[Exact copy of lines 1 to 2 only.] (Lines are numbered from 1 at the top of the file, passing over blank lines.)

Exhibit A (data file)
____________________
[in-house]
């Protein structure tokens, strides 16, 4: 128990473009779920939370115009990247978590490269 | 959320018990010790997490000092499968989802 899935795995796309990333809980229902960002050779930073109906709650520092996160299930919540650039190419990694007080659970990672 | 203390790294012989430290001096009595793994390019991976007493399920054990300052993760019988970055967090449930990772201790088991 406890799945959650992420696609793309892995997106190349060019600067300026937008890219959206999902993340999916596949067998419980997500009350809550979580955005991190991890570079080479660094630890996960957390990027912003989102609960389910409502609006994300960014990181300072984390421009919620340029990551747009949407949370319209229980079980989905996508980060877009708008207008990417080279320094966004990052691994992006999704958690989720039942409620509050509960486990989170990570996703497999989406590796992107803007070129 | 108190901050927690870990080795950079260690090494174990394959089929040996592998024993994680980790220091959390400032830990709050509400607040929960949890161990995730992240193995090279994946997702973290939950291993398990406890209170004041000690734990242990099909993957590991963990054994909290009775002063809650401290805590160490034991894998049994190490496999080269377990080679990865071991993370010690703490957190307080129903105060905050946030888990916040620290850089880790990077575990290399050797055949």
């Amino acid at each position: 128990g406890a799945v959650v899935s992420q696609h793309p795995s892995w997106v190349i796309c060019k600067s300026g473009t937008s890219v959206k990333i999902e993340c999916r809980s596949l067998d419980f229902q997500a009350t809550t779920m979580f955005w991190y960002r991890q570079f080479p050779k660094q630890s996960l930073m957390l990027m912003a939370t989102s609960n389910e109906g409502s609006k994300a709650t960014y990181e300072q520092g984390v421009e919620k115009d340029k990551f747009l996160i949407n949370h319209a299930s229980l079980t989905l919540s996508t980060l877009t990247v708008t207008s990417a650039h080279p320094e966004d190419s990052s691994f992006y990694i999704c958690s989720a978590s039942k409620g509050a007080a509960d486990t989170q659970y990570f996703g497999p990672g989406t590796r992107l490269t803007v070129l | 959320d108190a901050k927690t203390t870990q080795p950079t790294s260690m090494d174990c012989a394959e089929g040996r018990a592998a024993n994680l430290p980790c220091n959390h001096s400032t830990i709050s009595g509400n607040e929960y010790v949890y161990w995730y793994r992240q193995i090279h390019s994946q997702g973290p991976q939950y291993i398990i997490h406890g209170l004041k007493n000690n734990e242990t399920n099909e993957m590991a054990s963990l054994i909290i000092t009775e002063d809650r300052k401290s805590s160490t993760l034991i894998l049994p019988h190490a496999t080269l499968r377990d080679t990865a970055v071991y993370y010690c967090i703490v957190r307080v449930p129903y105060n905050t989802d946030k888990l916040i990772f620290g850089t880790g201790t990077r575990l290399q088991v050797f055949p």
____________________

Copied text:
[in-house]
């Protein structure tokens, strides 16, 4: 128990473009779920939370115009990247978590490269 | 959320018990010790997490000092499968989802 899935795995796309990333809980229902960002050779930073109906709650520092996160299930919540650039190419990694007080659970990672 | 203390790294012989430290001096009595793994390019991976007493399920054990300052993760019988970055967090449930990772201790088991 406890799945959650992420696609793309892995997106190349060019600067300026937008890219959206999902993340999916596949067998419980997500009350809550979580955005991190991890570079080479660094630890996960957390990027912003989102609960389910409502609006994300960014990181300072984390421009919620340029990551747009949407949370319209229980079980989905996508980060877009708008207008990417080279320094966004990052691994992006999704958690989720039942409620509050509960486990989170990570996703497999989406590796992107803007070129 | 108190901050927690870990080795950079260690090494174990394959089929040996592998024993994680980790220091959390400032830990709050509400607040929960949890161990995730992240193995090279994946997702973290939950291993398990406890209170004041000690734990242990099909993957590991963990054994909290009775002063809650401290805590160490034991894998049994190490496999080269377990080679990865071991993370010690703490957190307080129903105060905050946030888990916040620290850089880790990077575990290399050797055949």